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Khairullah’s career happened almost serendipitously after he graduated from LASALLE College of the Arts. Now a part-time lecturer and a renowned artist, Khai creates primarily through assemblage – with commonplace items he finds around the city such as shower heads, signages, concrete blocks and broken-off bits of road curbs. In fact, that forms the basis of his Singapore Biennale 2019 commission, Intimate Apparitions.
I’ve always dealt with presenting stories of communities – particularly the marginalised. More often than not, these are the minority groups. For my Singapore Biennale piece, Intimate Apparitions, I worked with these communities: particularly gay men, drag queens, Indian migrant workers and domestic helpers. I was interested in how they utilise space. For instance, Indian migrant workers who come together every weekend to meet at empty fields, transforming them into cricket pitches.
I don’t particularly think about or try to define my niche. Maybe my working style or process could be a bit different. But then again, I’m sure all artists think that way. If anything, what stands out is my willingness to embrace this sense of ‘making do’.
I got into art by accident. Maybe it’s a very naive beginning but I’ve always been interested in drawing. I joined LASALLE thinking that I wanted to pursue interior design. In Singapore, a lot of us have been programmed to think about practicality, and I figured I could make a living from that. But when I was going through my foundation programme, one of my lecturers encouraged me to consider the fine arts and I thought, ‘yeah, why not?’.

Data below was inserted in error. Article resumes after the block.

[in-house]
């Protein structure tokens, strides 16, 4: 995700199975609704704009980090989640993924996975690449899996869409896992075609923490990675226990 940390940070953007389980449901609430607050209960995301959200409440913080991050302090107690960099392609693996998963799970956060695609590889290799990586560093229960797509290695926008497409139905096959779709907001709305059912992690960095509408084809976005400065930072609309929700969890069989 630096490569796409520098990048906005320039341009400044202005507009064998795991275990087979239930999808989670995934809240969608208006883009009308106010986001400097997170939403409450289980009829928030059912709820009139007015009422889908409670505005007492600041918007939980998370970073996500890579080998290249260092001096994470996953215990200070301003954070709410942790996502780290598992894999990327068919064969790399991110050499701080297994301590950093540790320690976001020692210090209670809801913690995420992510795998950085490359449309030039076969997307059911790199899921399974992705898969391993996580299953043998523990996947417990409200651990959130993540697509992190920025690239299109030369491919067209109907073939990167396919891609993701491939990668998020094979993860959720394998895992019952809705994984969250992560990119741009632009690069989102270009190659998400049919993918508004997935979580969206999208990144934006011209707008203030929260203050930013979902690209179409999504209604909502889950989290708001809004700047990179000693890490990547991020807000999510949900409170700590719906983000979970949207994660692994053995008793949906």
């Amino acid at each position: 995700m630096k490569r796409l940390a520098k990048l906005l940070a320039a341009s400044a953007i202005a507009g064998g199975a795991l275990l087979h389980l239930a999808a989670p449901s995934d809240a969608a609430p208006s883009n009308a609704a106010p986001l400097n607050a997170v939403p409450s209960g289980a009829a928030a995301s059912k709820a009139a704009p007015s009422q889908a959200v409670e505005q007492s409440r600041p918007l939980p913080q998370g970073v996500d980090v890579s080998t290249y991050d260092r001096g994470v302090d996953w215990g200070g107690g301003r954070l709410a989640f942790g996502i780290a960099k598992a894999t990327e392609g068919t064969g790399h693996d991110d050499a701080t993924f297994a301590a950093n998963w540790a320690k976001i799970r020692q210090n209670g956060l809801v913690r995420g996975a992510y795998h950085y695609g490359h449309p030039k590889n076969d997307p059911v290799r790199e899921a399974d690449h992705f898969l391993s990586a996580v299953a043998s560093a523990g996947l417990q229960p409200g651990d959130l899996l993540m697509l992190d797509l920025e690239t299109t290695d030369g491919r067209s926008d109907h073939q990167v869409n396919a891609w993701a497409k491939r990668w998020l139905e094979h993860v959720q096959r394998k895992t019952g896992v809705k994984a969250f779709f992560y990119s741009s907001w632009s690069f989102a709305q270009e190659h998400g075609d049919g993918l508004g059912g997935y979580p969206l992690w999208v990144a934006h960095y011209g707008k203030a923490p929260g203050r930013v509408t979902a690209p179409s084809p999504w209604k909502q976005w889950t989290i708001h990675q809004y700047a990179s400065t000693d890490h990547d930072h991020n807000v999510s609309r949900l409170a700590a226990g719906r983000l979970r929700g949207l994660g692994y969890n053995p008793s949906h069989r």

I’ve learnt to embrace change and let go of what I had in mind initially. I usually have an idea. There’s a sketchbook, there’s always a visual. But more often than not, it’s always a blur. Most of the time, things will change midway.
I didn’t decide to be an artist, it’s an innate thing. Things worked out for me and I really enjoy and feel for the craft. I definitely feel an affinity for art-making so I decided to just do it. Ten years later, here I am. It comes with a fair bit of challenges and obstacles – but it’s something I love.
The audience should embrace their own judgment instead of relying on given things. There is definitely more interest in art now but like any partnership, this is a two-way street. The responsibility lies with the viewers as well.
Who knows if I’ll end up doing something else? I am quite sceptical as a person. But I’m pleasantly surprised I’ve lasted this long. Especially here in Singapore. It’s always at the back of my head – how much longer can I do this?
This interview is part of our February to April issue. You can download the digital version here.